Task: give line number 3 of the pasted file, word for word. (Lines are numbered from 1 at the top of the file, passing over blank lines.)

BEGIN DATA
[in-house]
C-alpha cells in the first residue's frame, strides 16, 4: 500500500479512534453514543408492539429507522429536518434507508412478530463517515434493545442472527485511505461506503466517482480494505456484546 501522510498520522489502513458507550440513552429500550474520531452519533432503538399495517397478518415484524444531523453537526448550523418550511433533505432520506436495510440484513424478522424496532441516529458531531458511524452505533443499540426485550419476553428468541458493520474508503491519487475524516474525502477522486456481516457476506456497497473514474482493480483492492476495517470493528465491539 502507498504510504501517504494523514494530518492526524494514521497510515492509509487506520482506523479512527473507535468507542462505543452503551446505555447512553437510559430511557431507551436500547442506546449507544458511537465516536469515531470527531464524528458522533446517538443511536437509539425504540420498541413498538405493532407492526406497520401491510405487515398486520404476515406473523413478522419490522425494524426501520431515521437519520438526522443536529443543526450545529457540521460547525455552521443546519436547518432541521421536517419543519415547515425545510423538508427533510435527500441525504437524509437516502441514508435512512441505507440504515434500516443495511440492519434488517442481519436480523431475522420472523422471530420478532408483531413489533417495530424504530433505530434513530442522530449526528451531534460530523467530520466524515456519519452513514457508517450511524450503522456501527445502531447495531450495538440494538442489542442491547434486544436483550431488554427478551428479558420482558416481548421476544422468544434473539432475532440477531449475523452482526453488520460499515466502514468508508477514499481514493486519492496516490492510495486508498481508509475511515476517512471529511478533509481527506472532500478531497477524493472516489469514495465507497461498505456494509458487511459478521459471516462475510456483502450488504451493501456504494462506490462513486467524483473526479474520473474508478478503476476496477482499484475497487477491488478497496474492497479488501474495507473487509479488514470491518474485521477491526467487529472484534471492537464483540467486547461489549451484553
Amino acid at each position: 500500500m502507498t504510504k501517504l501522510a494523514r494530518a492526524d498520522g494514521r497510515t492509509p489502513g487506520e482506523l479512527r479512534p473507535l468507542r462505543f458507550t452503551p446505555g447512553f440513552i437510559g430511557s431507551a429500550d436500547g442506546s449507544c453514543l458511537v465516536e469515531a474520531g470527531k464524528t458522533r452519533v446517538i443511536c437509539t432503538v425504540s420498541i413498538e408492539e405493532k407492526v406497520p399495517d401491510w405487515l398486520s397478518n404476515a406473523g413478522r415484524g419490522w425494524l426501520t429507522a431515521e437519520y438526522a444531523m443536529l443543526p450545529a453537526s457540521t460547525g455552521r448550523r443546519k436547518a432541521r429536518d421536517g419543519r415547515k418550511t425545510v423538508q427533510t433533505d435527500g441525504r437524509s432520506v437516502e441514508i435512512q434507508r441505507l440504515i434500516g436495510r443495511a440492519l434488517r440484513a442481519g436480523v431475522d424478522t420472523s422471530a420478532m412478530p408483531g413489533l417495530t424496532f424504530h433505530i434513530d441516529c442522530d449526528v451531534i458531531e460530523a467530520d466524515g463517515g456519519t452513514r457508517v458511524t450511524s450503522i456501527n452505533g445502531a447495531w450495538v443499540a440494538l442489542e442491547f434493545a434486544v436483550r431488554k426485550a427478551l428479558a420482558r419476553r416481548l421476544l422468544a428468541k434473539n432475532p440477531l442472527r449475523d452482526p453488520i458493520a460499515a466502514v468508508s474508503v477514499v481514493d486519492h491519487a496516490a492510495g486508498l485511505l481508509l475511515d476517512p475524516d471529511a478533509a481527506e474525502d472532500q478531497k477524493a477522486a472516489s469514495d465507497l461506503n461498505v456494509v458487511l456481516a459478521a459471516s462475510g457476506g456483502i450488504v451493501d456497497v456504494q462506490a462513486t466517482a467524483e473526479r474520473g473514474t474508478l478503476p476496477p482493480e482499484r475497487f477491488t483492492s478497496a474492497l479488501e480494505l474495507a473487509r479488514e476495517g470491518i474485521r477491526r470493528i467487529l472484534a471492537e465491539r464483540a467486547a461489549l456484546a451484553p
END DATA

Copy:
Amino acid at each position: 500500500m502507498t504510504k501517504l501522510a494523514r494530518a492526524d498520522g494514521r497510515t492509509p489502513g487506520e482506523l479512527r479512534p473507535l468507542r462505543f458507550t452503551p446505555g447512553f440513552i437510559g430511557s431507551a429500550d436500547g442506546s449507544c453514543l458511537v465516536e469515531a474520531g470527531k464524528t458522533r452519533v446517538i443511536c437509539t432503538v425504540s420498541i413498538e408492539e405493532k407492526v406497520p399495517d401491510w405487515l398486520s397478518n404476515a406473523g413478522r415484524g419490522w425494524l426501520t429507522a431515521e437519520y438526522a444531523m443536529l443543526p450545529a453537526s457540521t460547525g455552521r448550523r443546519k436547518a432541521r429536518d421536517g419543519r415547515k418550511t425545510v423538508q427533510t433533505d435527500g441525504r437524509s432520506v437516502e441514508i435512512q434507508r441505507l440504515i434500516g436495510r443495511a440492519l434488517r440484513a442481519g436480523v431475522d424478522t420472523s422471530a420478532m412478530p408483531g413489533l417495530t424496532f424504530h433505530i434513530d441516529c442522530d449526528v451531534i458531531e460530523a467530520d466524515g463517515g456519519t452513514r457508517v458511524t450511524s450503522i456501527n452505533g445502531a447495531w450495538v443499540a440494538l442489542e442491547f434493545a434486544v436483550r431488554k426485550a427478551l428479558a420482558r419476553r416481548l421476544l422468544a428468541k434473539n432475532p440477531l442472527r449475523d452482526p453488520i458493520a460499515a466502514v468508508s474508503v477514499v481514493d486519492h491519487a496516490a492510495g486508498l485511505l481508509l475511515d476517512p475524516d471529511a478533509a481527506e474525502d472532500q478531497k477524493a477522486a472516489s469514495d465507497l461506503n461498505v456494509v458487511l456481516a459478521a459471516s462475510g457476506g456483502i450488504v451493501d456497497v456504494q462506490a462513486t466517482a467524483e473526479r474520473g473514474t474508478l478503476p476496477p482493480e482499484r475497487f477491488t483492492s478497496a474492497l479488501e480494505l474495507a473487509r479488514e476495517g470491518i474485521r477491526r470493528i467487529l472484534a471492537e465491539r464483540a467486547a461489549l456484546a451484553p